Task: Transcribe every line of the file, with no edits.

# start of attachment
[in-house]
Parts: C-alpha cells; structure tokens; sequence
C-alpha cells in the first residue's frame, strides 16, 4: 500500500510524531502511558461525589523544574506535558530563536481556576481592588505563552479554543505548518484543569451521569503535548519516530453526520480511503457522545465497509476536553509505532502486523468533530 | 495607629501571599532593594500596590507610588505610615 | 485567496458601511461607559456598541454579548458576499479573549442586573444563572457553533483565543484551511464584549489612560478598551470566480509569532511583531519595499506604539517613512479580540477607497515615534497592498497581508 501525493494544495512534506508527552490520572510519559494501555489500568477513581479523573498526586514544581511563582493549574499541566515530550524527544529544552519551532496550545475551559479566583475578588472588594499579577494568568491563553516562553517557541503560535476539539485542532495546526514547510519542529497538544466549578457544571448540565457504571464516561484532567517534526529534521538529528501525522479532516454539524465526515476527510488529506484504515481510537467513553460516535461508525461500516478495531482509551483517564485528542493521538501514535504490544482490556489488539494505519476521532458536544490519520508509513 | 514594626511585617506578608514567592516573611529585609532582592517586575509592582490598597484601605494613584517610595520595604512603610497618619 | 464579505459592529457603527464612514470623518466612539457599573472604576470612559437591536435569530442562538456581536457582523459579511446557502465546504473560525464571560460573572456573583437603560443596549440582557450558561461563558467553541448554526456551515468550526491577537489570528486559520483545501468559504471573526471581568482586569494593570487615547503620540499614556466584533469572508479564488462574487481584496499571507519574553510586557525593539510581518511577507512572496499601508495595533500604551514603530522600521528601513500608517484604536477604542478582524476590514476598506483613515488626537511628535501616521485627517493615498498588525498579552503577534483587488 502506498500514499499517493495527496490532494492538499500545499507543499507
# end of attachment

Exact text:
[in-house]
Parts: C-alpha cells; structure tokens; sequence
C-alpha cells in the first residue's frame, strides 16, 4: 500500500510524531502511558461525589523544574506535558530563536481556576481592588505563552479554543505548518484543569451521569503535548519516530453526520480511503457522545465497509476536553509505532502486523468533530 | 495607629501571599532593594500596590507610588505610615 | 485567496458601511461607559456598541454579548458576499479573549442586573444563572457553533483565543484551511464584549489612560478598551470566480509569532511583531519595499506604539517613512479580540477607497515615534497592498497581508 501525493494544495512534506508527552490520572510519559494501555489500568477513581479523573498526586514544581511563582493549574499541566515530550524527544529544552519551532496550545475551559479566583475578588472588594499579577494568568491563553516562553517557541503560535476539539485542532495546526514547510519542529497538544466549578457544571448540565457504571464516561484532567517534526529534521538529528501525522479532516454539524465526515476527510488529506484504515481510537467513553460516535461508525461500516478495531482509551483517564485528542493521538501514535504490544482490556489488539494505519476521532458536544490519520508509513 | 514594626511585617506578608514567592516573611529585609532582592517586575509592582490598597484601605494613584517610595520595604512603610497618619 | 464579505459592529457603527464612514470623518466612539457599573472604576470612559437591536435569530442562538456581536457582523459579511446557502465546504473560525464571560460573572456573583437603560443596549440582557450558561461563558467553541448554526456551515468550526491577537489570528486559520483545501468559504471573526471581568482586569494593570487615547503620540499614556466584533469572508479564488462574487481584496499571507519574553510586557525593539510581518511577507512572496499601508495595533500604551514603530522600521528601513500608517484604536477604542478582524476590514476598506483613515488626537511628535501616521485627517493615498498588525498579552503577534483587488 502506498500514499499517493495527496490532494492538499500545499507543499507